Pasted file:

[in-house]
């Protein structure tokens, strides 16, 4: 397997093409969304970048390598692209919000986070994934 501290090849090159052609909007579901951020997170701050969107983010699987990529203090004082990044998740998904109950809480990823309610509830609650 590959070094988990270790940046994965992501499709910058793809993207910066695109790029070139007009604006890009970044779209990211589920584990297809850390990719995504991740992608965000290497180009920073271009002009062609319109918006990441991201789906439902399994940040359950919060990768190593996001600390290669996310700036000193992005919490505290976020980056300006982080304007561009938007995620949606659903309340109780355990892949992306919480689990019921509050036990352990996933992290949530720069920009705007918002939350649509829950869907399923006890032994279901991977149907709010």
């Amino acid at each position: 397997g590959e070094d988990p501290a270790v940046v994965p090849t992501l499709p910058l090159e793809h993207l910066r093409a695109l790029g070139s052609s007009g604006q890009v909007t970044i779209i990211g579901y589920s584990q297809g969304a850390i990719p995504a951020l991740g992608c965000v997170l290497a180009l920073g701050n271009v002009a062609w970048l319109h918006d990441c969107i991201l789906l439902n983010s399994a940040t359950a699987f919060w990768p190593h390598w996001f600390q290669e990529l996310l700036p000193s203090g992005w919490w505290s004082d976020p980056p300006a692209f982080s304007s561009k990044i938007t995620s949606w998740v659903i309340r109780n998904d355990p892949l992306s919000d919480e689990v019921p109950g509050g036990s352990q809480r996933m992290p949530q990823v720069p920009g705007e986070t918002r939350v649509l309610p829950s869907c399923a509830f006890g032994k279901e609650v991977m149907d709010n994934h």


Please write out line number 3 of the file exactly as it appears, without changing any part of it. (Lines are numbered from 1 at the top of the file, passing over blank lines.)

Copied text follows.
């Amino acid at each position: 397997g590959e070094d988990p501290a270790v940046v994965p090849t992501l499709p910058l090159e793809h993207l910066r093409a695109l790029g070139s052609s007009g604006q890009v909007t970044i779209i990211g579901y589920s584990q297809g969304a850390i990719p995504a951020l991740g992608c965000v997170l290497a180009l920073g701050n271009v002009a062609w970048l319109h918006d990441c969107i991201l789906l439902n983010s399994a940040t359950a699987f919060w990768p190593h390598w996001f600390q290669e990529l996310l700036p000193s203090g992005w919490w505290s004082d976020p980056p300006a692209f982080s304007s561009k990044i938007t995620s949606w998740v659903i309340r109780n998904d355990p892949l992306s919000d919480e689990v019921p109950g509050g036990s352990q809480r996933m992290p949530q990823v720069p920009g705007e986070t918002r939350v649509l309610p829950s869907c399923a509830f006890g032994k279901e609650v991977m149907d709010n994934h």